Fifty Years of Roger Corman
Feature by Joe Barlow, 7 January 2000

Mention cheesy, low-budget movies and two names spring immediately to mind: Edward D. Wood Jr., whose Plan Nine From Outer Space is widely considered to be the worst film ever made, and the legendary Roger Corman, whose five decades in the movie industry have resulted in some of the most consistently schlocky films the world has ever known.  The television show, Mystery Science Theater 3000, a sort of Holy Grail for cinematic fromage, has extensively featured the work of both directors.  But while Wood has his fans, Corman proves himself the winner in terms of Quantity of Wretchedness: over 450 films bear his name and distinctive touch, with more released every year.

Corman and his wife Julie (herself a successful film producer) came to Duke University recently to host a retrospective celebrating Corman's 50th (yes, 50th!) year in the "B" movie business.  As a connoisseur of horrid movies, I couldn't pass up the chance to meet one of the legends of the genre.  As I made my way through the chilly night air and into Page Auditorium, I was unsure what to expect--would Corman be a stuffy auteur, full of resentment for those who didn't worship his movies?  Would he be a blathering idiot, blindly convinced (as Wood reportedly was) that he was making Great Art?  Would he be full of arrogance over his talent scouting abilities? (Robert De Niro, Jack Nicholson, Dennis Hopper and director Martin Scorsese all got their start by working with the celebrated schlockmeister.)

Im happy to report that Roger Corman is none of these things -- I found him to be laid-back, articulate, and a perfect gentleman, quick to laugh at himself and the desperate shooting methods he's famous for employing.  Corman loves making movies, and one gets the impression that his enthusiasm for filmmaking, which remains undiminished even after half a century, is what allows him to shoot complete films in only a couple of days, often under adverse weather conditions, with no budget whatsoever.  His drive and eagerness are apparent: hes been known to shoot entire movies with only the barest hint of a script, simple because he doesn't wish to wait for a re-write or draft completion.  After hearing him lecture, the thing that strikes me most about his work is not how bad it is, but how he managed to make movies even this good while employing such techniques.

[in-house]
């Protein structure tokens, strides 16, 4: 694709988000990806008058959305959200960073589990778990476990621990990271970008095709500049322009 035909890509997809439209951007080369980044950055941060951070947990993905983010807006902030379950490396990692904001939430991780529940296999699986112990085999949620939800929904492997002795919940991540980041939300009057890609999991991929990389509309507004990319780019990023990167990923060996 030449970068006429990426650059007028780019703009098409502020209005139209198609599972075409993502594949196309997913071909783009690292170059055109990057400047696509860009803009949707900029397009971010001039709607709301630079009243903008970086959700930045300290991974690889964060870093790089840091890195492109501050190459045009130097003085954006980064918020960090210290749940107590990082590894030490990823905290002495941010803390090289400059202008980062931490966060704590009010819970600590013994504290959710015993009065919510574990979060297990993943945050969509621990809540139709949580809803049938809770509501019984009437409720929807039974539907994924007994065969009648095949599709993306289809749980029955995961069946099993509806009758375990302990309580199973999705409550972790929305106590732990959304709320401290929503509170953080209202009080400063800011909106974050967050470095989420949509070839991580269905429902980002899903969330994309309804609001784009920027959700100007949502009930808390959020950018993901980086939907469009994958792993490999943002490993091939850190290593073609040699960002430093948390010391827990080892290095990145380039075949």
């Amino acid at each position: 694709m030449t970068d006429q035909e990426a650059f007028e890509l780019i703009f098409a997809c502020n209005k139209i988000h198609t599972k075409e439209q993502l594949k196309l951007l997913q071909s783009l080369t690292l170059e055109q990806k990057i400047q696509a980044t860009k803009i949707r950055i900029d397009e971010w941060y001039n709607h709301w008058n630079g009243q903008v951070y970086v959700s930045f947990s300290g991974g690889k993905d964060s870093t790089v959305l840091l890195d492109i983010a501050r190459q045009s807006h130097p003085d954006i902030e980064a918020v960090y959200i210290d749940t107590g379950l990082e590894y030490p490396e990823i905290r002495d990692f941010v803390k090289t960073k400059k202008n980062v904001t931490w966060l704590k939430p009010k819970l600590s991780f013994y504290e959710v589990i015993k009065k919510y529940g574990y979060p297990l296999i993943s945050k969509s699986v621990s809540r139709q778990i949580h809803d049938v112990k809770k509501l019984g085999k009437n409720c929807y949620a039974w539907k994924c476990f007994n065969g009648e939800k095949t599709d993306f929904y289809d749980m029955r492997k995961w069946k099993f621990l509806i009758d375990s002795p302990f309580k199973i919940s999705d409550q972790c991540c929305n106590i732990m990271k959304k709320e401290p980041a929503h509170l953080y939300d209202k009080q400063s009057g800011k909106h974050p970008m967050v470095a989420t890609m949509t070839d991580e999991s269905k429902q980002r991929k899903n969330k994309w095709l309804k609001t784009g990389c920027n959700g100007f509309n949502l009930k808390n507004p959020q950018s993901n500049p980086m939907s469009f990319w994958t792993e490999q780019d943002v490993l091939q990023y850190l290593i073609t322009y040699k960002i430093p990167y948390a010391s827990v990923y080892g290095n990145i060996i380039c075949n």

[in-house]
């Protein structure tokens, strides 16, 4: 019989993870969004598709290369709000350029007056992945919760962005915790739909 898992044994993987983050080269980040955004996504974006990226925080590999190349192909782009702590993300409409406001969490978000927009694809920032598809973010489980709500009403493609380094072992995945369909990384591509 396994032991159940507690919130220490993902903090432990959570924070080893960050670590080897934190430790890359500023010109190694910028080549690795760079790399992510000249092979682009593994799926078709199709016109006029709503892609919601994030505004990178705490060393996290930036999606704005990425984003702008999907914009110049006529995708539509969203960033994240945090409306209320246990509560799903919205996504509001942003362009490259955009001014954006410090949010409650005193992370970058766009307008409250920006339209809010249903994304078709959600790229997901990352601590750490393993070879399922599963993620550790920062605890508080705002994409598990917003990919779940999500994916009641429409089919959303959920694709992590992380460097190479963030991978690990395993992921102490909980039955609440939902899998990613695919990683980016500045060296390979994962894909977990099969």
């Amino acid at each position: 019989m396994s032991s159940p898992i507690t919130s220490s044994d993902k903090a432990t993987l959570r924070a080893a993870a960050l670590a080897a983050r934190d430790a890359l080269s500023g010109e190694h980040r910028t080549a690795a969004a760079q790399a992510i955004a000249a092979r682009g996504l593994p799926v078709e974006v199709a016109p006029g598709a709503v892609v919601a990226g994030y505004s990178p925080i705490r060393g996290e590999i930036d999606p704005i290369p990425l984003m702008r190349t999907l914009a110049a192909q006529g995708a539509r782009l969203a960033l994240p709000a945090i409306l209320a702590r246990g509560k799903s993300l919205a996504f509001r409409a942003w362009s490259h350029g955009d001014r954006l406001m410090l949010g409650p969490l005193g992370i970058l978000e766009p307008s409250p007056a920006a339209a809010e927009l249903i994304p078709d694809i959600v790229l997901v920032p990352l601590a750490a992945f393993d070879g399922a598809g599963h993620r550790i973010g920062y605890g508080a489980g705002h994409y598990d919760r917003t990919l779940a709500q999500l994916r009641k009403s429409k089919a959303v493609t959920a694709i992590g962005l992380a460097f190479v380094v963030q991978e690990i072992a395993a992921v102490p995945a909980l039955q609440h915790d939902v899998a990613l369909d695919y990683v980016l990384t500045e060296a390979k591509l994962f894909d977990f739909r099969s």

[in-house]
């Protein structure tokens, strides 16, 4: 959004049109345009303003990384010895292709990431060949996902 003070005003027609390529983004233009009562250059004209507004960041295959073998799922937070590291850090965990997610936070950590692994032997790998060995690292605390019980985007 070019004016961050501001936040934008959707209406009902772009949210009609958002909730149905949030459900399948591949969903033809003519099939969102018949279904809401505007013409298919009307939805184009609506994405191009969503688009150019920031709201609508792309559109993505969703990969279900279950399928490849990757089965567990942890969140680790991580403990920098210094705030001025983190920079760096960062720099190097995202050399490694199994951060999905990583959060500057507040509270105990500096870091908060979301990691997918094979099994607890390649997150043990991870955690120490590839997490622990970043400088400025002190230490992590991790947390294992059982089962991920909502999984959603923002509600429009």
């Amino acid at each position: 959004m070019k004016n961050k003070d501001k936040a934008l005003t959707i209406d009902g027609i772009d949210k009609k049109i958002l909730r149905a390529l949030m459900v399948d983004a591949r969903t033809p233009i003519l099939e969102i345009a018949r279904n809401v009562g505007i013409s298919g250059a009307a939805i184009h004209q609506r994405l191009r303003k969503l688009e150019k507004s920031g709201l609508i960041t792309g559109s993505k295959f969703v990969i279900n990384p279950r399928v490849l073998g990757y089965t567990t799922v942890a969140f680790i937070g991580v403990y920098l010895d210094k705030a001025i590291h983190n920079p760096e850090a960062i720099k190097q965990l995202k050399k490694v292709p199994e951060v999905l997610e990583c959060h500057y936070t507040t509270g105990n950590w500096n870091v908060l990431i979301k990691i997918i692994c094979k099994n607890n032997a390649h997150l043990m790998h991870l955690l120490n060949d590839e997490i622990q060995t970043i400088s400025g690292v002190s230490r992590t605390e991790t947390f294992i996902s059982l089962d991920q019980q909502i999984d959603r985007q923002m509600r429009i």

But say what you will about his unorthodox working methods, the fact remains that Roger Corman gets the job done.  All the Corman films I've seen possess a cheerful eagerness to deviate from Hollywood convention and the slow, expensive shooting methods employed therein.  Lacking the funds to shoot an elaborate car chase, for example, Corman once filmed a car driving down the same stretch of road multiple times, from multiple angles, changing the placement of the background scenery with each shot, to foster the illusion that the car was actually going somewhere.  This trick gave him enough footage to construct a chase scene in the editing room.

That's not to imply that Corman's work is entirely devoid of merit, however.  A number of his films, particularly his numerous adaptations of Edgar Allan Poe's work, have become bona fide cult classics.  Such titles as The Pit and the Pendulum (1961) and The Masque of the Red Death (1964) show Corman at the height of his skill and creativity; indeed, Leonard Maltin compared the latter to the work of Ingmar Bergman.  It's a high-water mark the director has not reached since, but one has to admire the enthusiasm with which he keeps trying.